Saturday, April 7, 2012
Math Skills Using an Old Pickle Jar
Hubby finished a jar of pickles the other day. Is it just me or does it take forever to finish an entire jar of pickles? Anyway, he knows about all the projects we've been doing lately so he jokingly asked me if I could find a use for his old pickle jar. I immediately said of course I could! When he left the room though, I became slightly concerned. First of all, it still smelled a lot like pickles. More specifically, it smelled like old pickles. Eww. Second, it's glass. I suddenly had a premonition of the kids playing tug of war with it on the tile floor amidst lots of screaming and then CRASH!! With this in mind, I put the pickle jar in the cabinet and several weeks went by without any ideas. But then I heard Munchkin Girl counting and she kept skipping the number 9 and that gave me an idea for the smelly pickle jar. We filled it up with colored Pom Poms. Then we made a game out of it by guessing how many were in there...Munchkin Girl guessed 11.
Next, we pulled them out one by one and counted as they came out. Munchkin Girl started organizing them by color without me even suggesting it. She had them all in neat little piles and this just reinforced how much kids like to "sort" things. I've seen it before, but I am always amazed by how true it really is.
Then we cleaned up everything and did it over and over again. I wasn't sure how much she would like this game, but she really enjoyed it. We got silly while we counted and she giggled a lot. I think we ended up doing it about five times before she got bored. Now she finally doesn't skip 9 anymore when she counts! Woot woot! Even her little brother (2 years old) enjoys this game and does his version of counting "one, two thee, fiii!" and then puts everything into little piles.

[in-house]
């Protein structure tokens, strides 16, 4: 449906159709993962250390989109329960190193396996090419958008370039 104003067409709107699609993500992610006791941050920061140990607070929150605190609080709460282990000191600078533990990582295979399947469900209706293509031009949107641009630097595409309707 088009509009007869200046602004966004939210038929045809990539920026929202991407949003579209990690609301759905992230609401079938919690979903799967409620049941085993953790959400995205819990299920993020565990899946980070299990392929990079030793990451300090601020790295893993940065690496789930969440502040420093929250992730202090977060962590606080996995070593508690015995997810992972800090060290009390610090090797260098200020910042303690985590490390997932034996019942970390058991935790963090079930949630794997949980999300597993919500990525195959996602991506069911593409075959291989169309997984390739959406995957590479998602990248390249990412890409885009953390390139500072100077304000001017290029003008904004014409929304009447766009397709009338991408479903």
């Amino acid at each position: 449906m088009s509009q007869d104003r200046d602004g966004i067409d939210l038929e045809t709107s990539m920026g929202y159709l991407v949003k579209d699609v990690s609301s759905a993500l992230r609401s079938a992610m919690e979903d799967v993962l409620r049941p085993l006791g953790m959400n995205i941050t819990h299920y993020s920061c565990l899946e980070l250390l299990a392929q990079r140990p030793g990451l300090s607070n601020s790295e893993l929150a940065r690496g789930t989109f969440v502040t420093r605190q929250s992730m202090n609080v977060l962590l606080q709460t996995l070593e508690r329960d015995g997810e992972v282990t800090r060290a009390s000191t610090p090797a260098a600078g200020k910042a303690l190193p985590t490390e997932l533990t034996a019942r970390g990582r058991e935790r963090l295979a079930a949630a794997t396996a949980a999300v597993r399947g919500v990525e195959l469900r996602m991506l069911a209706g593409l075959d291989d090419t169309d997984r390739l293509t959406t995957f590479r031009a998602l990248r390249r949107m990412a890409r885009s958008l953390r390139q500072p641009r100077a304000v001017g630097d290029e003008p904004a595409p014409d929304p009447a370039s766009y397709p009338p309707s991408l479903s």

So, why is it that children love to sort so much? Susan Case is a former Kindergarten teacher and we have collaborated many times on various projects with my kids (In other words, I can't figure out what I'm doing and I run to her for help, and she gives me advice). I asked her why kids like to sort so much and whether there was anything else I could do to reinforce this counting challenge Munchkin Girl has been having.
Ms. Susan's Advice
Children can learn sorting at an early age. Some child development theorists think that young children spend 40% of their time seeking and working out mathematical concepts. When children learn to sort, they are learning skills that will lead them to patterning, which will help them learn to read. Provide opportunities for children to group objects by attributes - or by color, shape, size or texture. Use objects that are interesting to a child - perhaps some things picked up on a walk such as sticks, leaves and rocks - or sort leaves by their color or shape.
SORT BY ATTRIBUTES:
- Color: beads, buttons, apples, colored paper, Pom Poms, pipe cleaners
- Shape: pieces of paper cut into shapes, buttons, pipe cleaners, coins
- Size: action figures, blocks, beenie babies, dolls
- Texture: feathers, shells, rocks, toys
Children enjoy matching games using cards of their favorite characters or with objects real in their environment which increases their vocabulary. Another way to increase vocabulary is to compare objects such as same/different, few/many, short/long, heavy/light, green/blue.
Sorting Game: What is Different?
2 socks/1 book
3 red legos/1green lego
The objective is provide opportunities for learning while making it enjoyable using objects that are interesting. Compliment children often for their accomplishments as they explore their ever expanding world.
Susan is the author of Kindergarten: Tattle-Tales, Tools, Tactics, Triumphs and Tasty Treats for Teachers and Parents. You can visit Susan at her blog Kindergarten & Preschool for Parents & Teachers.
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